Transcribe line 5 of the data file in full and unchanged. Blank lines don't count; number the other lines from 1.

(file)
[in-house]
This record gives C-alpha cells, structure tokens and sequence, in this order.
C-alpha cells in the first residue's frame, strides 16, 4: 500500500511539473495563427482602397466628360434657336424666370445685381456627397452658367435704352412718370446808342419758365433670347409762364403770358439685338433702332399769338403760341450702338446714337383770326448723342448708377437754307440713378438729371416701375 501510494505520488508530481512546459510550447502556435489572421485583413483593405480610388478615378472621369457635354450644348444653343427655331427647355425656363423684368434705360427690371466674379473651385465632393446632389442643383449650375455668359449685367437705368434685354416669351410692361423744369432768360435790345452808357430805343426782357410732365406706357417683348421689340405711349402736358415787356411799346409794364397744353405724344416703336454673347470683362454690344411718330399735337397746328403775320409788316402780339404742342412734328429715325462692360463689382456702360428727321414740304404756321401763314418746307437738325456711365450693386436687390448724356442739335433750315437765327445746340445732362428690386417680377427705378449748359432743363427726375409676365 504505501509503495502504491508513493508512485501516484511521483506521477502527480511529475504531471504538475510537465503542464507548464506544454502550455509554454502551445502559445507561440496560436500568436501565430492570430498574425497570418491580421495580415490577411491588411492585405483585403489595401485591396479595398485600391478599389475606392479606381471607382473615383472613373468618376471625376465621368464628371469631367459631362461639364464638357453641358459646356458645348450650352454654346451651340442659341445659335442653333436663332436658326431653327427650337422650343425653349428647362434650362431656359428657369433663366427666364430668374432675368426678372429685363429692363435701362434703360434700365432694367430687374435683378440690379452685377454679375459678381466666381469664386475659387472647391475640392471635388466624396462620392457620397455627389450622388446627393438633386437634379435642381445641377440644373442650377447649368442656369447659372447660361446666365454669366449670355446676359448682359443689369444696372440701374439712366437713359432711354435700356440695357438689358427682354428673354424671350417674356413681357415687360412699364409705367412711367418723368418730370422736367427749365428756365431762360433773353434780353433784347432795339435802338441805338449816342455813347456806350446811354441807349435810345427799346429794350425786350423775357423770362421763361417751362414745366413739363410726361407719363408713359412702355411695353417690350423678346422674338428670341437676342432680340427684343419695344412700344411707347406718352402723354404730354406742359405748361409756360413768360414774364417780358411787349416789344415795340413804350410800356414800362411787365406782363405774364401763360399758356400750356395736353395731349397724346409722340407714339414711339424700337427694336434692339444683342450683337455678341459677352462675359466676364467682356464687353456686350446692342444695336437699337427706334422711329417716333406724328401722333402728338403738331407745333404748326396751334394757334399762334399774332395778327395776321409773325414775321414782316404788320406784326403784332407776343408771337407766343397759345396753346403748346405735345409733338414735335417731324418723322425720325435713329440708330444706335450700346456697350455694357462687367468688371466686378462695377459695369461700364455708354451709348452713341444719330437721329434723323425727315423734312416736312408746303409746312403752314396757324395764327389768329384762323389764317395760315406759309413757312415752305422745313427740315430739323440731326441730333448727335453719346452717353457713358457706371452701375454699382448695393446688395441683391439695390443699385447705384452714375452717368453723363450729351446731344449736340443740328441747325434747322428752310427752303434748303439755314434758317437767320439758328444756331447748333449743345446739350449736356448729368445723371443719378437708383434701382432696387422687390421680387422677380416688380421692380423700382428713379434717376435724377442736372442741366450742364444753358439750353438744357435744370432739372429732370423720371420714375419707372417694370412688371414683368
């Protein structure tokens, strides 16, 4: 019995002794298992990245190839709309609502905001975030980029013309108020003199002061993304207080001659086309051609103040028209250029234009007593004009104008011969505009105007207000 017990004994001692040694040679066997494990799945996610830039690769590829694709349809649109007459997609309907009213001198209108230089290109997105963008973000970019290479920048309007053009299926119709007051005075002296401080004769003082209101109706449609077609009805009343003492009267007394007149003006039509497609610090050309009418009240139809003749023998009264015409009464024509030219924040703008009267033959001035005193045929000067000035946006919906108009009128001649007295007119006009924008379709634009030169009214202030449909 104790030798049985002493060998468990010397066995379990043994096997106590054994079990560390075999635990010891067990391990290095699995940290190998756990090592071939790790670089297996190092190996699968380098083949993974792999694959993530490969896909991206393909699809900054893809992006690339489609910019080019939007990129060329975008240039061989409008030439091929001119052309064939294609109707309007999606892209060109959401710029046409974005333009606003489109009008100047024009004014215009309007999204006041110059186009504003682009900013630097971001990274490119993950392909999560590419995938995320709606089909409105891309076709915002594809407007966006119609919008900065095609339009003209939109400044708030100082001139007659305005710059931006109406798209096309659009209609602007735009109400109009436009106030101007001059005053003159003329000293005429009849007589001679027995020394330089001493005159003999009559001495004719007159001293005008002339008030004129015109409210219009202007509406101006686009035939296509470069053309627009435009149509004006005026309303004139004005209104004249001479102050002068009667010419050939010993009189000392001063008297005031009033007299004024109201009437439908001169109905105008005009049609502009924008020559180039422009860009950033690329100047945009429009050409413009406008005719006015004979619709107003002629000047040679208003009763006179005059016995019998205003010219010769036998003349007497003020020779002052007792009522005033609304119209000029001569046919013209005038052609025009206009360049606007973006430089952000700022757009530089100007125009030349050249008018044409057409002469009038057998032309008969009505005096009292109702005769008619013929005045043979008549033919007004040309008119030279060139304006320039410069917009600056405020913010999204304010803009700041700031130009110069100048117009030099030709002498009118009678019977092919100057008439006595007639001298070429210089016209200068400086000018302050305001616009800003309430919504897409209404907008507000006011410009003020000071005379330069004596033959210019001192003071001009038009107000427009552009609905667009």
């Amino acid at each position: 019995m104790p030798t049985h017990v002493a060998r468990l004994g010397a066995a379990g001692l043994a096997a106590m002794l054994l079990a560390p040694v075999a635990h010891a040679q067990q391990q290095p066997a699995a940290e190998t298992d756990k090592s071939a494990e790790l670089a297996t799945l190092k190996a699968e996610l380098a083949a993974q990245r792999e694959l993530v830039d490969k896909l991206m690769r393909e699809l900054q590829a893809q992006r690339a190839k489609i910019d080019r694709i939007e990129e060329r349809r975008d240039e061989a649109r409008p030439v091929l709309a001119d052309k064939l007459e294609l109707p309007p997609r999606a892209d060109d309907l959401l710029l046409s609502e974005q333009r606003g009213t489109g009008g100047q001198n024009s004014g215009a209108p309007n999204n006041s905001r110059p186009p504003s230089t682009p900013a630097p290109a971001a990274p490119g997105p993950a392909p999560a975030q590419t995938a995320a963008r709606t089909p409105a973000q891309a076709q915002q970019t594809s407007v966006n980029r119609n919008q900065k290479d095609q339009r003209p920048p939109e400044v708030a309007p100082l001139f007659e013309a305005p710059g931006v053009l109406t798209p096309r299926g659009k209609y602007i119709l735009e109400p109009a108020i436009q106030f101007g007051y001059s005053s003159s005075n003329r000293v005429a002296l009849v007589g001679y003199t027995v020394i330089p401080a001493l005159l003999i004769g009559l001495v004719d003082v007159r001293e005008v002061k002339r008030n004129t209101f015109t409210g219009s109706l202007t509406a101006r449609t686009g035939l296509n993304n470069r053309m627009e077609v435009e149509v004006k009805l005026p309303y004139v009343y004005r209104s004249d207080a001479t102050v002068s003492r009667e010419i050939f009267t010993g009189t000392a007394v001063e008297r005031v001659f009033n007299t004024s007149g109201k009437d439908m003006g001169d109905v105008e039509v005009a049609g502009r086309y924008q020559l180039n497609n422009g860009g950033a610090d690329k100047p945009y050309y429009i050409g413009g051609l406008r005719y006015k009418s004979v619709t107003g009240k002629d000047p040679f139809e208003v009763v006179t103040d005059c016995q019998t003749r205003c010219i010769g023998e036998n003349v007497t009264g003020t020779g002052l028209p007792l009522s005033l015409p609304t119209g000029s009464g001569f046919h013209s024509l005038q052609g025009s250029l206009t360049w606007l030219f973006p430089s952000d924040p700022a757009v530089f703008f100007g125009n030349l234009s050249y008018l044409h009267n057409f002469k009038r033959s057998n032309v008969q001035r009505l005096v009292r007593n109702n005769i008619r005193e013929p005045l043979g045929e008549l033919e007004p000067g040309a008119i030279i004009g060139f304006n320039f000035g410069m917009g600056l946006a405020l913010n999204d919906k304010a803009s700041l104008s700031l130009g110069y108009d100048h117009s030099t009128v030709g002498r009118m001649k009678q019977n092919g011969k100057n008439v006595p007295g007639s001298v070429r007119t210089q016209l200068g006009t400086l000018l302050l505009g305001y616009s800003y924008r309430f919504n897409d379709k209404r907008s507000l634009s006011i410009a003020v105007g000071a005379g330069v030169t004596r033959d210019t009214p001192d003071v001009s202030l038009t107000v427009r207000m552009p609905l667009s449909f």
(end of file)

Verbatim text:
């Amino acid at each position: 019995m104790p030798t049985h017990v002493a060998r468990l004994g010397a066995a379990g001692l043994a096997a106590m002794l054994l079990a560390p040694v075999a635990h010891a040679q067990q391990q290095p066997a699995a940290e190998t298992d756990k090592s071939a494990e790790l670089a297996t799945l190092k190996a699968e996610l380098a083949a993974q990245r792999e694959l993530v830039d490969k896909l991206m690769r393909e699809l900054q590829a893809q992006r690339a190839k489609i910019d080019r694709i939007e990129e060329r349809r975008d240039e061989a649109r409008p030439v091929l709309a001119d052309k064939l007459e294609l109707p309007p997609r999606a892209d060109d309907l959401l710029l046409s609502e974005q333009r606003g009213t489109g009008g100047q001198n024009s004014g215009a209108p309007n999204n006041s905001r110059p186009p504003s230089t682009p900013a630097p290109a971001a990274p490119g997105p993950a392909p999560a975030q590419t995938a995320a963008r709606t089909p409105a973000q891309a076709q915002q970019t594809s407007v966006n980029r119609n919008q900065k290479d095609q339009r003209p920048p939109e400044v708030a309007p100082l001139f007659e013309a305005p710059g931006v053009l109406t798209p096309r299926g659009k209609y602007i119709l735009e109400p109009a108020i436009q106030f101007g007051y001059s005053s003159s005075n003329r000293v005429a002296l009849v007589g001679y003199t027995v020394i330089p401080a001493l005159l003999i004769g009559l001495v004719d003082v007159r001293e005008v002061k002339r008030n004129t209101f015109t409210g219009s109706l202007t509406a101006r449609t686009g035939l296509n993304n470069r053309m627009e077609v435009e149509v004006k009805l005026p309303y004139v009343y004005r209104s004249d207080a001479t102050v002068s003492r009667e010419i050939f009267t010993g009189t000392a007394v001063e008297r005031v001659f009033n007299t004024s007149g109201k009437d439908m003006g001169d109905v105008e039509v005009a049609g502009r086309y924008q020559l180039n497609n422009g860009g950033a610090d690329k100047p945009y050309y429009i050409g413009g051609l406008r005719y006015k009418s004979v619709t107003g009240k002629d000047p040679f139809e208003v009763v006179t103040d005059c016995q019998t003749r205003c010219i010769g023998e036998n003349v007497t009264g003020t020779g002052l028209p007792l009522s005033l015409p609304t119209g000029s009464g001569f046919h013209s024509l005038q052609g025009s250029l206009t360049w606007l030219f973006p430089s952000d924040p700022a757009v530089f703008f100007g125009n030349l234009s050249y008018l044409h009267n057409f002469k009038r033959s057998n032309v008969q001035r009505l005096v009292r007593n109702n005769i008619r005193e013929p005045l043979g045929e008549l033919e007004p000067g040309a008119i030279i004009g060139f304006n320039f000035g410069m917009g600056l946006a405020l913010n999204d919906k304010a803009s700041l104008s700031l130009g110069y108009d100048h117009s030099t009128v030709g002498r009118m001649k009678q019977n092919g011969k100057n008439v006595p007295g007639s001298v070429r007119t210089q016209l200068g006009t400086l000018l302050l505009g305001y616009s800003y924008r309430f919504n897409d379709k209404r907008s507000l634009s006011i410009a003020v105007g000071a005379g330069v030169t004596r033959d210019t009214p001192d003071v001009s202030l038009t107000v427009r207000m552009p609905l667009s449909f």